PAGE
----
In my neighborhood, there are lots of homeless men, some of whom are drunk, high on meth, or off their meds. They engage regularly in the verbal harassment of women on the street, often making remarks far more aggressive than anything featured in Hollaback's video of catcalling in New York. I know this because women in my life—my wife, friends, workers at neighborhood stores and restaurants—share their experiences. Though I seldom witness catcalling or verbal harassment, I've come to understand how constant and burdensome it can be for women, especially when the words used are crude, violent, or degrading.

Activists who spread awareness of this problem are doing a public service. As the cumulative effect of individual comments becomes more widely understood, some men will stop catcalling, newly aware that the behavior isn't as innocuous as they imagined. Other men will tell catcalling colleagues at the proverbial construction site, "Dude, that's not cool." Slowly but surely, social norms will change.

Nor are viral videos the only way to attack the problem. In Venice, where I live, I strongly suspect that increasing the number of beds in Los Angeles homeless shelters and assigning social workers to neighborhood encampments would almost immediately lead to less harassment of female residents. Other neighborhoods are different. In Seville, Spain, where I often witnessed catcalling, blonde study-abroad students were besieged by definitely-not-homeless men.

Manhattan would seem to be an ideal location for a public-education campaign. A critical mass of women who responded to catcalling by saying, "I don't appreciate that," or handing men a business card with a phone number that turns out to be a recording or return text gently chiding them for the act of catcalling, might be successful, though not all women would feel comfortable participating. Soliciting the perspective of catcallers and engaging them in conversation might also increase our understanding of the problem and facilitate persuasion, though large swaths of contemporary activism and opinion journalism are so heavily invested in sanctimony and stigma that few have tried it.

There are, no doubt, many other plausible solutions that haven't occurred to me. I'd eagerly take part in a crowd-funding effort to help some experiments to go forward. Many others would too.

Unfortunately, before even beginning to test the possibilities of non-coercive change, a few activists and writers have begun to endorse the worst possible response to catcalling: enacting laws that would criminalize the behavior. Doing so would result in orders of magnitude more harm than the status quo. Before this idea gains momentum, its adherents would do well to reflect:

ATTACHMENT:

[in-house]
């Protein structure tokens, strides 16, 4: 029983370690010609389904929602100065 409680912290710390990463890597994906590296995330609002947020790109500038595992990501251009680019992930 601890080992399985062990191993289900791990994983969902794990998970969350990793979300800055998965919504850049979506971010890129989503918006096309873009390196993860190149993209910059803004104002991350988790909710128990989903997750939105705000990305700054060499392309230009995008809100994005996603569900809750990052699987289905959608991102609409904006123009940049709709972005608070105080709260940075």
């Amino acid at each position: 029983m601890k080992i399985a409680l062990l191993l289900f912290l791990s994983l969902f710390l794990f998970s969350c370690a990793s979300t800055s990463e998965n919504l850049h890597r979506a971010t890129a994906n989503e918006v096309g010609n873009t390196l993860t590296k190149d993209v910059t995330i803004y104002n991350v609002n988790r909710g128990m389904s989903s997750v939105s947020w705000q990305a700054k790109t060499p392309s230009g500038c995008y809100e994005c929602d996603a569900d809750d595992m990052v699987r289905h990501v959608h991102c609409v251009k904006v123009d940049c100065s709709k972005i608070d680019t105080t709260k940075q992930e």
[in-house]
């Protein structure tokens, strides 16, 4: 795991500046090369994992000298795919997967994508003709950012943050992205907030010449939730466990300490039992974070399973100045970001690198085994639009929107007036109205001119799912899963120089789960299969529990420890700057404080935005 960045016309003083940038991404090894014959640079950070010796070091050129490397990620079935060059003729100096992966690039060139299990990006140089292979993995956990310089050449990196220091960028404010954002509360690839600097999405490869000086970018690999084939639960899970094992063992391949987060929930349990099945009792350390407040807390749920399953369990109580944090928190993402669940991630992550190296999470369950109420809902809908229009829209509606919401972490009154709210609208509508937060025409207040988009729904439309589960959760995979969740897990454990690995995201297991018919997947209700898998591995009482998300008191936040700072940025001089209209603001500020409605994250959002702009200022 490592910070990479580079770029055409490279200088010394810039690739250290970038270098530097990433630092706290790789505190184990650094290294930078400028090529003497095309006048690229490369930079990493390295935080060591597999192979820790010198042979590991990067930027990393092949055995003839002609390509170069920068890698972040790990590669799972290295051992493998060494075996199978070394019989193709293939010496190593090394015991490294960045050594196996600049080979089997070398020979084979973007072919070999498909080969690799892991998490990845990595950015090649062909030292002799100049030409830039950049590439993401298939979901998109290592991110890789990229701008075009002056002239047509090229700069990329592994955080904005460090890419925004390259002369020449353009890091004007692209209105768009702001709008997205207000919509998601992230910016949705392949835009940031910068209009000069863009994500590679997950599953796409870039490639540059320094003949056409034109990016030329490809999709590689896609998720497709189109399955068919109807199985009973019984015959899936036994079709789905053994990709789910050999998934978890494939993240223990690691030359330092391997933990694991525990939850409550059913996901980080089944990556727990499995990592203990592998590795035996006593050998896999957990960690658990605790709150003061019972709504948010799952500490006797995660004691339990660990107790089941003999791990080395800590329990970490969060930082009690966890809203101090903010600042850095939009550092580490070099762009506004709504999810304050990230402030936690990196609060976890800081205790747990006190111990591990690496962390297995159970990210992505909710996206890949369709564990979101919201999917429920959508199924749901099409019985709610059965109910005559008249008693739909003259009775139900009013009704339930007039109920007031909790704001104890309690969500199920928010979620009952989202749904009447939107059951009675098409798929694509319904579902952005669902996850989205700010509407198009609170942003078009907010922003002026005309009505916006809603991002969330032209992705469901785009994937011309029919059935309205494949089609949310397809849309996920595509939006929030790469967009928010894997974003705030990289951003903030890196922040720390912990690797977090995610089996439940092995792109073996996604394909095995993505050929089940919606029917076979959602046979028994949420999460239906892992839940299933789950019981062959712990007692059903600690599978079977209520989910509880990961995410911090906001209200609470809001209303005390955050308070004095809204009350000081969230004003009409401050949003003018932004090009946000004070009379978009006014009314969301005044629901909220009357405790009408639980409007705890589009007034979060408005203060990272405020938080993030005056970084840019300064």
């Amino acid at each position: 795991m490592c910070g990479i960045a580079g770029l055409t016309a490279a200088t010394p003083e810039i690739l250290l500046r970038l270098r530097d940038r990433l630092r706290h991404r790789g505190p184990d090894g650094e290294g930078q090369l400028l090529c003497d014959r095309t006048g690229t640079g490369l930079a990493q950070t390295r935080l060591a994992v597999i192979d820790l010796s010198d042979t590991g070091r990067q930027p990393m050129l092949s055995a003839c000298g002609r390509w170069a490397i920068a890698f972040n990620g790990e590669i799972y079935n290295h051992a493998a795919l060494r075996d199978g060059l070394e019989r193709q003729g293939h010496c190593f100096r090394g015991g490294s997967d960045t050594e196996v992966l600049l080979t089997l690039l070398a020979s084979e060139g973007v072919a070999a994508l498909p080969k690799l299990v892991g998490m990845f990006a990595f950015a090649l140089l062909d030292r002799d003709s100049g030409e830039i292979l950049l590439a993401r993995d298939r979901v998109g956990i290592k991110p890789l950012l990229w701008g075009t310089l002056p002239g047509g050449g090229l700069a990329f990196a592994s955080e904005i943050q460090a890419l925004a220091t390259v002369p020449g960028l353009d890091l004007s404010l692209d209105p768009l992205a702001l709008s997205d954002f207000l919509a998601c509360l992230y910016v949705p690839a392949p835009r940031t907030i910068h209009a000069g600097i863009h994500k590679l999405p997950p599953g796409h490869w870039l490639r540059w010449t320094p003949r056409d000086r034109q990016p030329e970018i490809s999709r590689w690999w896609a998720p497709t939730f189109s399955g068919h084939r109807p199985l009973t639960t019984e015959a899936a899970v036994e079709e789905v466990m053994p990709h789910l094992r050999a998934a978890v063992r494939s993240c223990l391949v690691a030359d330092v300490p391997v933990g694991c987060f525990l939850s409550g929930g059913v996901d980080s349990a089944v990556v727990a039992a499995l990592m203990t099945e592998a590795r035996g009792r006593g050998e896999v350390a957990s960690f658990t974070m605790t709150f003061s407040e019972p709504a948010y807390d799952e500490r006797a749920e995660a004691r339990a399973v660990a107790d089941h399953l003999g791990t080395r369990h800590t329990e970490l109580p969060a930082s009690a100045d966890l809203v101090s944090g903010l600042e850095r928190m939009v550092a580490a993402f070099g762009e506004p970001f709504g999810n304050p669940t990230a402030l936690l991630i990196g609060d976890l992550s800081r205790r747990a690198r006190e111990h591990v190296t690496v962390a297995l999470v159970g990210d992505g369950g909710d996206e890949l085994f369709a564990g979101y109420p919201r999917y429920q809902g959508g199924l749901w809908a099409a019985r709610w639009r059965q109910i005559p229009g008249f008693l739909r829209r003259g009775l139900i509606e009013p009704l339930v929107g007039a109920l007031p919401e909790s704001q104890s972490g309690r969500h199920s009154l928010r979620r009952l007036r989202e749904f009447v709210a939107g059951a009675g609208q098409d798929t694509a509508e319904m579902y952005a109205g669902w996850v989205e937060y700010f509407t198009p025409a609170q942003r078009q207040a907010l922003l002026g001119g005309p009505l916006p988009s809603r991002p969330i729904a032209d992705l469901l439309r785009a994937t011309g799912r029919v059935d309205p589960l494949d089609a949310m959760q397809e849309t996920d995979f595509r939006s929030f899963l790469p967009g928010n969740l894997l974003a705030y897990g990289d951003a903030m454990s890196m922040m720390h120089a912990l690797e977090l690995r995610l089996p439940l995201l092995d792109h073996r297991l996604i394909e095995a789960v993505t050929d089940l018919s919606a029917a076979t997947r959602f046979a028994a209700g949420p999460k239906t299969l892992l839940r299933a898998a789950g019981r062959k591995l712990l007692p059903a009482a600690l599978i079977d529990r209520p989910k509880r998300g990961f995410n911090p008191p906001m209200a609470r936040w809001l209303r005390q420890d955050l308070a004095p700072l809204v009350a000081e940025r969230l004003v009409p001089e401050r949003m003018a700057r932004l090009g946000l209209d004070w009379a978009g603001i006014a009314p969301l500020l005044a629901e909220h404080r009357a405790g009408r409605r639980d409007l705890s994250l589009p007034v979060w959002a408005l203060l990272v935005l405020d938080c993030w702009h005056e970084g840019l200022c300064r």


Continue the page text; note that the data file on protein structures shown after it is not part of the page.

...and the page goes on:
• As Liliana Segura notes at The Intercept, "a law against street harassment would, in practice, randomly punish a select few individuals in the name of redressing a vast and systemic problem." In my neighborhood, it would disproportionately result in the arrest of homeless men. It would, in New York, disproportionately affect the lower and working classes (where there is less cultural stigma against catcalling) and men of color, who are disproportionately represented in the lower classes, spend more time on the street in neighborhoods dense with police, and suffer from the NYPD's racial bias.
  • Catcalling laws would criminalize speech, a clear violation of the First Amendment. The most prominent attempt I've seen arguing otherwise comes from Professor Laura Beth Nielsen, who wrote in The New York Times, "I'd propose a law that would prohibit street harassment and would also be consistent with our First Amendment jurisprudence about other kinds of hate speech (cross-burning in Virginia vs. Black) that intimidates, harasses and perpetuates inequality." That is a stunning jurisprudential allusion. In Virginia v. Black, Justice Sandra Day O'Connor reasoned that cross burning is "inextricably intertwined with the history of the Ku Klux Klan," and that the act is often meant to "create a pervasive fear in victims" that they will be murdered. One needn't dismiss the seriousness of street harassment in America to see that it is unlike cross-burning in every relevant way.
  • The precedent that unwanted speech on the street can be criminalized wouldn't only affect catcallers. As any city-dweller knows, unwanted interactions are constant. There are panhandlers asking for change, canvassers requesting "a moment of time for the environment," union personnel making it uncomfortable for anyone who crosses a picket line, Occupy Wall Street protestors shouting at Goldman Sachs employees, signature gatherers for petitions, folks standing outside bars asking for a light. Left-wing activists are often among the most confrontational in trying to get out their message, and would presumably suffer most immediately from a new status quo where unwanted interactions could be made illegal.

Hollaback's video thankfully caused influential organs of public opinion, like The New York Times, to think, Something should be done about this problem. But reflexively conflating something should be done with a law should be passed is absurd in this case, where there are so many options other than criminalization and so many reasons to believe a law would do much more harm than good.

Street harassment ought to be stigmatized. But the reflex to throw men who catcall in jail suggests activists who conceive of them as villainous caricatures rather than humans, many of whom who can be engaged, reasoned with, and persuaded.